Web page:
Day 17: Indiana Jones and the Maybe Magnetic Skull
As if Cate's spotty psychic powers weren't bad enough, there's another intermittently present supernatural power in the film, the Crystal Skull's SuperMagnetism.
The audience is first introduced to the Crystal Skull's amazing power right at the beginning of the film when, faced with the prospect of searching through the entire gigantic warehouse for the alien corpse from the Roswell crash, Indy remembers that the 'item' is incredibly magnetic. So magnetic, in fact, that he's able to toss gunpowder into the air, where the trace metals pull it in the direction of the corpse. When he gets close enough, Indy switches to ball bearings, which he throws into a row of crates, assured that the magnetic corpse will pull them in, revealing in which crate the body is contained.
The problems start almost immediately with the reveal of the crate. There's a few nice moments when pulling the crate out of the stack causes light fixtures to bend, and the crowbars that were used to pry the crate open stick to the sides of the coffin. Logic problems abound almost immediately if one pauses to think about the situation. If it's that magnetic, why hadn't it pulled the nails out of surrounding crates over the years? Why don't the lights swing when the corpse is being driven around in the back of a truck during the chase? Most importantly, why do guns work around it?
Yeah, it's science-fiction, so to a certain extent the filmmakers get to make their own rules up, but in a later scene it's established that a smaller skull is so amazingly, magically magnetic that it even attracts processed gold, which is normally a non-magnetic metal. Even if the smelting process had left traces of iron in there to explain the attraction, it would still have to be an absurdly powerful magnet to attract gold coins. There's any number of ways they could have explained this effect on guns, from hammers refusing to pull back and fall, to springs refusing to uncoil, right down to chemical reactions not taking place. It all would have been plausible to the audience after that first scene, so long as a character theorized that 'the skull's doing it!'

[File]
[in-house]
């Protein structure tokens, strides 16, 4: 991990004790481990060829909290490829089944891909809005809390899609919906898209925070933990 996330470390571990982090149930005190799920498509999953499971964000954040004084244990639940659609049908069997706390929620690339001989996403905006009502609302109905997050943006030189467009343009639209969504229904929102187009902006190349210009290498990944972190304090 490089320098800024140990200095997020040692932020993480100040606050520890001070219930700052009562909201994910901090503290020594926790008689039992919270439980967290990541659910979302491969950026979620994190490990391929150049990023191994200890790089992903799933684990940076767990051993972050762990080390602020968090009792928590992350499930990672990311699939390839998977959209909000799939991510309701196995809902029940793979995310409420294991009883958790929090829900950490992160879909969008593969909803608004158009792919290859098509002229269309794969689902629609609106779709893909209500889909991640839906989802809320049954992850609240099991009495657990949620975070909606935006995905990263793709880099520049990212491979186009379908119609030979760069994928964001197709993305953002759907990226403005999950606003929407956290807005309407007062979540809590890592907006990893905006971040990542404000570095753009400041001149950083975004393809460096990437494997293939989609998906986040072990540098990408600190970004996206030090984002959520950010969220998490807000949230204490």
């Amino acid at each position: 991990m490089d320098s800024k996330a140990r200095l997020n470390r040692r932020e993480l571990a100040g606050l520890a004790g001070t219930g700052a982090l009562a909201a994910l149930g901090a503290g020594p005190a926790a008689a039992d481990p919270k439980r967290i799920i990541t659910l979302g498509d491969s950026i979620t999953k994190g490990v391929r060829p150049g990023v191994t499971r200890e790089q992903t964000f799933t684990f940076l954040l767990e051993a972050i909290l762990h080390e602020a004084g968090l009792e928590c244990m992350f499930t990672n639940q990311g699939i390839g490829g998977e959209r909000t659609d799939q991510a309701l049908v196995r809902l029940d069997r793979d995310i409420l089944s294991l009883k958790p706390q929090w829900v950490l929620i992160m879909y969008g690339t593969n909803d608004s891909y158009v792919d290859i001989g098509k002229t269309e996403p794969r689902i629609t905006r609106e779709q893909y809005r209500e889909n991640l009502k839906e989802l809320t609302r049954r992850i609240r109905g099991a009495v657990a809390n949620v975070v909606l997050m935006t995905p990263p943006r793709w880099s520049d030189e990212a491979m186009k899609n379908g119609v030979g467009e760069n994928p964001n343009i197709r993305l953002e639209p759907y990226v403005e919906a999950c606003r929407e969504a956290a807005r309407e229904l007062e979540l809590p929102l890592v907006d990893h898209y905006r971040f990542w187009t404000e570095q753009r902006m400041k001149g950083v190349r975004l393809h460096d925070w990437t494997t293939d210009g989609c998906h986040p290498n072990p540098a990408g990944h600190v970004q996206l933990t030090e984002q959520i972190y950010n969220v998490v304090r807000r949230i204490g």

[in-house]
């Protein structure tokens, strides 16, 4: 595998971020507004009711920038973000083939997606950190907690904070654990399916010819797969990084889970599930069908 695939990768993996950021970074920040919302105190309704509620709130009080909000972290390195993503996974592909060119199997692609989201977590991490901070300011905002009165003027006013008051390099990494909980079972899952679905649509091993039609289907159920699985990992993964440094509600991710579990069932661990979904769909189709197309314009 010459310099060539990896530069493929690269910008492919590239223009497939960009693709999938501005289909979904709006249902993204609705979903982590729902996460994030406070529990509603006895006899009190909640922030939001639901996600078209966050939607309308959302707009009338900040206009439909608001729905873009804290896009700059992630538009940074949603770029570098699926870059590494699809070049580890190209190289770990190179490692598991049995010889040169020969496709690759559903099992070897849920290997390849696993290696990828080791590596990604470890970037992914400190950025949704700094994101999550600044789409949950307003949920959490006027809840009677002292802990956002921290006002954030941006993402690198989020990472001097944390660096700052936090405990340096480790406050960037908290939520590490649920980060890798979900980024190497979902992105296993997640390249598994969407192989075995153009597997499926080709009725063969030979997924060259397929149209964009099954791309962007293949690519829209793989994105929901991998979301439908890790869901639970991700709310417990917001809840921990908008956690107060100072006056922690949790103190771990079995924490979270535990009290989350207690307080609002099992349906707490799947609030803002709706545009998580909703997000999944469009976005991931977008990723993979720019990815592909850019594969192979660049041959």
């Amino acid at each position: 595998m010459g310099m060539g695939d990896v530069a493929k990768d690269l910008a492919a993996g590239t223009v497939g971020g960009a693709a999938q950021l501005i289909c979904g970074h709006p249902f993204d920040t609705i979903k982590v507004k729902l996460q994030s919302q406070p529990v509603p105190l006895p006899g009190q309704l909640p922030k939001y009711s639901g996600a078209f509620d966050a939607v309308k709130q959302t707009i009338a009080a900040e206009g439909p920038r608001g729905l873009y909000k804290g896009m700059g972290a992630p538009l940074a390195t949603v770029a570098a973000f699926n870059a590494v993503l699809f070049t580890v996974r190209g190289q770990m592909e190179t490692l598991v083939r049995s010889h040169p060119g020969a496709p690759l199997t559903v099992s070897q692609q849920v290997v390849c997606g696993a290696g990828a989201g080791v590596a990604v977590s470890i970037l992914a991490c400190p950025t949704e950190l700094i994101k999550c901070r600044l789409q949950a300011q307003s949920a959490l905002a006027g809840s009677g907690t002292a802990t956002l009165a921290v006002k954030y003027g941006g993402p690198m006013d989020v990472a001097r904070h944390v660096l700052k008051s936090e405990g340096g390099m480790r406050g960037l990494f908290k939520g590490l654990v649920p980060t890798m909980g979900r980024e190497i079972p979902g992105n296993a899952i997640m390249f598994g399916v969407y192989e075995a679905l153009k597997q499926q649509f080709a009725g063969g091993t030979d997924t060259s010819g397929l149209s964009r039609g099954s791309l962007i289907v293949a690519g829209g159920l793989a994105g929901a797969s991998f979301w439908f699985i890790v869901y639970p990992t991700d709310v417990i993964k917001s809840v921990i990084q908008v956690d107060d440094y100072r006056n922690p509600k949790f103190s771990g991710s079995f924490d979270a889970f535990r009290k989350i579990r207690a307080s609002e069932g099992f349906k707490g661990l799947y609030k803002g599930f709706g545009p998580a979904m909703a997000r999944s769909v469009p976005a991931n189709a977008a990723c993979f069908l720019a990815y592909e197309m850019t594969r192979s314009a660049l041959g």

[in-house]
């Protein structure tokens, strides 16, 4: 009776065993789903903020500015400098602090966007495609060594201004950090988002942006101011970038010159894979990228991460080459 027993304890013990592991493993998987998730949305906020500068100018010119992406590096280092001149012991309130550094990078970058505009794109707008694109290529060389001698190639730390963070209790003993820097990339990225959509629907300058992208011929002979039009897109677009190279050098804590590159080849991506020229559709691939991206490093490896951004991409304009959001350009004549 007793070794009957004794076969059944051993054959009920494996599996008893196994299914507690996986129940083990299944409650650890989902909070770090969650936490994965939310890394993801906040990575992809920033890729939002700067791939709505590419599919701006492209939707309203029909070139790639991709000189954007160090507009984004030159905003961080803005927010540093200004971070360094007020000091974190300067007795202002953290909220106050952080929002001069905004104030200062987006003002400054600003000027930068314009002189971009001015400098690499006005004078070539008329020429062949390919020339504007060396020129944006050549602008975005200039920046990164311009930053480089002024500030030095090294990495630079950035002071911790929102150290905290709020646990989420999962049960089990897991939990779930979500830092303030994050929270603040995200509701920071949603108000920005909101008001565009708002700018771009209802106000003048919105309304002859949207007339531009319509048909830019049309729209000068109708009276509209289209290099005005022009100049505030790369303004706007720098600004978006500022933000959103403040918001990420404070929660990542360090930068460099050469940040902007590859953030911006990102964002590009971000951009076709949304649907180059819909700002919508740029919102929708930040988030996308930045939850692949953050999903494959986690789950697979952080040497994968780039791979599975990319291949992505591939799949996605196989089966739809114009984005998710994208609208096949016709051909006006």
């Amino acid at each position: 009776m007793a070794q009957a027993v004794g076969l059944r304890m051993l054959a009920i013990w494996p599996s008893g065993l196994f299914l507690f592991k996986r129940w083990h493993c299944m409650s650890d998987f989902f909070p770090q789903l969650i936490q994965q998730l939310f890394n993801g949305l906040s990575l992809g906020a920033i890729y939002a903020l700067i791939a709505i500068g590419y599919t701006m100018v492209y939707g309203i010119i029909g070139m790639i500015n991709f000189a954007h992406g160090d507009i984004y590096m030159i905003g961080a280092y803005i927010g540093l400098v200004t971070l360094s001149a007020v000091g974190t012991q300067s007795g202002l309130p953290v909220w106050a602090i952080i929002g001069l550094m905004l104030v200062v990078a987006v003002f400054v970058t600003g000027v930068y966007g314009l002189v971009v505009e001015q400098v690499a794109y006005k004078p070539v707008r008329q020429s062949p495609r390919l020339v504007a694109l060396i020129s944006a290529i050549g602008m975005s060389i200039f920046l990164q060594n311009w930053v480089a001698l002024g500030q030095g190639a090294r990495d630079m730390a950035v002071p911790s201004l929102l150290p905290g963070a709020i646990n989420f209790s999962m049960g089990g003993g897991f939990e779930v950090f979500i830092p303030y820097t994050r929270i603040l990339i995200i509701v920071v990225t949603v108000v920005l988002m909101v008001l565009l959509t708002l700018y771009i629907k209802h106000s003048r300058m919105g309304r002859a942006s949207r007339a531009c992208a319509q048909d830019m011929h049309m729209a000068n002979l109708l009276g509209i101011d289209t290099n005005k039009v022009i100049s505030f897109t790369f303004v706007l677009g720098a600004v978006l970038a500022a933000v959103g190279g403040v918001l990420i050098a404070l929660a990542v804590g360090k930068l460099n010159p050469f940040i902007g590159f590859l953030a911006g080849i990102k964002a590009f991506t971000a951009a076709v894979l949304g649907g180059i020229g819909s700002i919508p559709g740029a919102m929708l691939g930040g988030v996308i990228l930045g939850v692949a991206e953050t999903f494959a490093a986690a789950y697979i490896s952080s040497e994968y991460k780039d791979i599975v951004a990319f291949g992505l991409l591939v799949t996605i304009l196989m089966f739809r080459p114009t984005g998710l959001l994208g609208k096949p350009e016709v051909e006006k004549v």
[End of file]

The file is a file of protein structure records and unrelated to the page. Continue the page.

Given Spielberg's fetish for not having useful guns in his action films, the incredibly magnetic skull would have been a perfect escape hatch to use in the film. This would explain why Indy and company keep not getting shot during the jungle chase despite the thousands of rounds being fired at them at point-blank range, and why it's necessary for Shia LaBoeuf to swordfight Cate Blanchett, rather than just shooting her, as Indiana Jones would have done.
Sadly, it was not to be, since the film's continuity is so poor that the skull and corpse simply aren't magnetic in any scene that doesn't specifically require them to be. There's one scene where both the Crystal Skull and the Magnetic Corpse are lugged into the same small tent, a tent full of lighting and metal furniture and radio equipment. Nothing so much as tilts towards the super-magnets.
I know it's hard to keep track of these things when making a film as big as this one, but putting in that extra measure of care is what separates good filmmakers from great ones. This is the kind of lazy annoyance that's indicative of just how little care was put into making this film great.